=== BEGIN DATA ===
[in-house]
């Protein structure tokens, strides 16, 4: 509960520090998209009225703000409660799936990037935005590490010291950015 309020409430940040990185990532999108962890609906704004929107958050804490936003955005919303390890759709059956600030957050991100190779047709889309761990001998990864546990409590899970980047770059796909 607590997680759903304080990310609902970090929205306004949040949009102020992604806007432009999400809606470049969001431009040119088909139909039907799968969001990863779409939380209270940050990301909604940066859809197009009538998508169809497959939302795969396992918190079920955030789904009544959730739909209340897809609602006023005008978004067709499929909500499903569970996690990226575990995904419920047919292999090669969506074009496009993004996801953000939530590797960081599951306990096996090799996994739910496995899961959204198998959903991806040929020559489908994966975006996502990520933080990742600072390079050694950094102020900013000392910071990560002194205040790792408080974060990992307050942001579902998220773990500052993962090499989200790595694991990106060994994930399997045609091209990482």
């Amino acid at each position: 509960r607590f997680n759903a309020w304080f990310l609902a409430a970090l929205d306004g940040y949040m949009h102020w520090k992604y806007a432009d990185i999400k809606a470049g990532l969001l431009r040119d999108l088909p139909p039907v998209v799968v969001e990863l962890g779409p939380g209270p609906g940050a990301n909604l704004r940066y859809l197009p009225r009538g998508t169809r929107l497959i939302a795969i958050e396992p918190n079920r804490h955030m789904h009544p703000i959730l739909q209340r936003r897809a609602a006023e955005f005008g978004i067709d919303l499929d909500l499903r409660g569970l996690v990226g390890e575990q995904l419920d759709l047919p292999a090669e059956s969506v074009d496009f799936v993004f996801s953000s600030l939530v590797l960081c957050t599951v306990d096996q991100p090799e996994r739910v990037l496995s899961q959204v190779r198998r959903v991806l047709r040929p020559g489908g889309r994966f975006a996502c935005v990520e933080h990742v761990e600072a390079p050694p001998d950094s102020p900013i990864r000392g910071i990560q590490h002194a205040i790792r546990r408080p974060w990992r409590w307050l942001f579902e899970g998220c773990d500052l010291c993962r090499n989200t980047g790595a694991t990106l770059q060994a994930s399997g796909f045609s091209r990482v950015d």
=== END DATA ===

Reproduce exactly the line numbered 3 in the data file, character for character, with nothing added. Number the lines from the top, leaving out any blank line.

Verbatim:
């Amino acid at each position: 509960r607590f997680n759903a309020w304080f990310l609902a409430a970090l929205d306004g940040y949040m949009h102020w520090k992604y806007a432009d990185i999400k809606a470049g990532l969001l431009r040119d999108l088909p139909p039907v998209v799968v969001e990863l962890g779409p939380g209270p609906g940050a990301n909604l704004r940066y859809l197009p009225r009538g998508t169809r929107l497959i939302a795969i958050e396992p918190n079920r804490h955030m789904h009544p703000i959730l739909q209340r936003r897809a609602a006023e955005f005008g978004i067709d919303l499929d909500l499903r409660g569970l996690v990226g390890e575990q995904l419920d759709l047919p292999a090669e059956s969506v074009d496009f799936v993004f996801s953000s600030l939530v590797l960081c957050t599951v306990d096996q991100p090799e996994r739910v990037l496995s899961q959204v190779r198998r959903v991806l047709r040929p020559g489908g889309r994966f975006a996502c935005v990520e933080h990742v761990e600072a390079p050694p001998d950094s102020p900013i990864r000392g910071i990560q590490h002194a205040i790792r546990r408080p974060w990992r409590w307050l942001f579902e899970g998220c773990d500052l010291c993962r090499n989200t980047g790595a694991t990106l770059q060994a994930s399997g796909f045609s091209r990482v950015d």